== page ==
In the Golan Heights, at least one missile exploded in an open area near a kibbutz. No one was physically injured, but a fire broke out in the field.

Hamas has claimed responsibility for the attacks in the metro Tel Aviv area, but at present it appears the missile fire aimed at the Golan Heights emanated from across the northern border in Syria. As with the missile fire originating from Lebanon, the attack raises the spectre of an additional front in the current conflict.

Druze Community Shows Solidarity with Kidnap Teens’ Families

Tuesday, June 17th, 2014

The spiritual leader of Israel’s Druze community has expressed solidarity and support for the families of the teenagers kidnapped by Arab terrorists last Thursday evening.

“The thoughts of all the Druze in Israel have been directed to the fate of your sons,” wrote Sheikh Muafeq Tarif, in a letter sent to the Frenkel, Yifrach and Sha’ar families on Tuesday.

Naftali Frenkel, age 16, Gilad Sha’ar, age 16 and Eyal Yifrach, age 19 were abducted by terrorists in Gush Etzion while hitchhiking home for the Sabbath after their week’s learning at the renowned Mekor Chaim Yeshiva in Kfar Etzion.

“Your destiny is our destiny, and the hope for a quick release brings you and us together. I cannot imagine where your thoughts have gone since this terrible experience began last week, but rest assured that with your strength, and tremendous faith, you will soon hug your children,” the sheikh wrote.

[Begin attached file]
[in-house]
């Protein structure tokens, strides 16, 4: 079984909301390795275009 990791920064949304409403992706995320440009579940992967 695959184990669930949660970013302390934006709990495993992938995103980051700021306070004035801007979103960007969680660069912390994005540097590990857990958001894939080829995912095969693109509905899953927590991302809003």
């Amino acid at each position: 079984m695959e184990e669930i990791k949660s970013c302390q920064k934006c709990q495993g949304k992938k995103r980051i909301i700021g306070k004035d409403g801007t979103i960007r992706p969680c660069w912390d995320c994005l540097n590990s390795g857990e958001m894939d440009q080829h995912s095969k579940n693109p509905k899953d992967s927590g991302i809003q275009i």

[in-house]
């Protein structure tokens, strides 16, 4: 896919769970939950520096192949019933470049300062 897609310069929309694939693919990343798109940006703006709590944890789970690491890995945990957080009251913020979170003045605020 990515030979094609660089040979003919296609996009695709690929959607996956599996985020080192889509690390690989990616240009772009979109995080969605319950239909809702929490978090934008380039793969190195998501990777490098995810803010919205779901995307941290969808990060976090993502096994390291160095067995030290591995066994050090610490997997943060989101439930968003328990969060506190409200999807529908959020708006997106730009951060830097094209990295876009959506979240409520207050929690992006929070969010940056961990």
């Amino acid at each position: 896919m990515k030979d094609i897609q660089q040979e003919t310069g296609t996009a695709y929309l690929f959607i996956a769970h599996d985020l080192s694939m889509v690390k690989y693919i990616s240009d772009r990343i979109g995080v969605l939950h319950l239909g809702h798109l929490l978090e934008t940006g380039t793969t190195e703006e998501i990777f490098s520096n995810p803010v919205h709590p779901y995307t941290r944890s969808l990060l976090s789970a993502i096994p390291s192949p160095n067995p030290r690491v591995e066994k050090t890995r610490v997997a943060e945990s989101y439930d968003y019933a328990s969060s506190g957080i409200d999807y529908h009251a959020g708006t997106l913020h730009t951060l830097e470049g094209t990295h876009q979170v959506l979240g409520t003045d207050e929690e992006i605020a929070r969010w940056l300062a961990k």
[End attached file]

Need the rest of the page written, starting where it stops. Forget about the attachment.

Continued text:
“As the leader of the Druze community, I want to give you strength in the face of this violent criminal act of terrorism, as there is no other way to define this,” he added.

“I know that the best combat soldiers and commanders of the Druze community have made every effort to locate the children and capture the kidnappers. This is our opportunity as a Druze minority in Israel to express solidarity with you and with security forces and the country.

“The entire Druze community prays for the release of the children and stands by you for any request or need.”

A Nation in Unity on Yom HaZikaron, Israel’s Remembrance Day

Monday, May 5th, 2014

Israel’s flag is waving at half mast and the memory of 23,169 lost Israeli soldiers and victims of terror has quieted the nation on Yom HaZikaron, Israel’s Remembrance Day.

No music plays in the neighborhoods, and children are not laughing today on the streets. A somber air is felt throughout the country as Israelis remember their fallen.

Some of those are not even Jewish. They are Bedouin or Druze or Circassians who have thrown in their lot with their Jewish neighbors. They, too, have paid the price.

Few indeed are those in this country who have not lost at least one family member in military action or terror, or are not close to someone who has, in the struggle to fulfill the mitzvah to hold this Holy Land, Eretz Tzion, Israel.

By age 16, all Jewish teens in Israel receive their first IDF notice, summoning them for exams to determine a medical, educational and psychological fitness profile. The IDF recently announced it will soon begin to send voluntary draft notices to all Christian Israelis, offering them the chance to enlist in Israel’s army as well.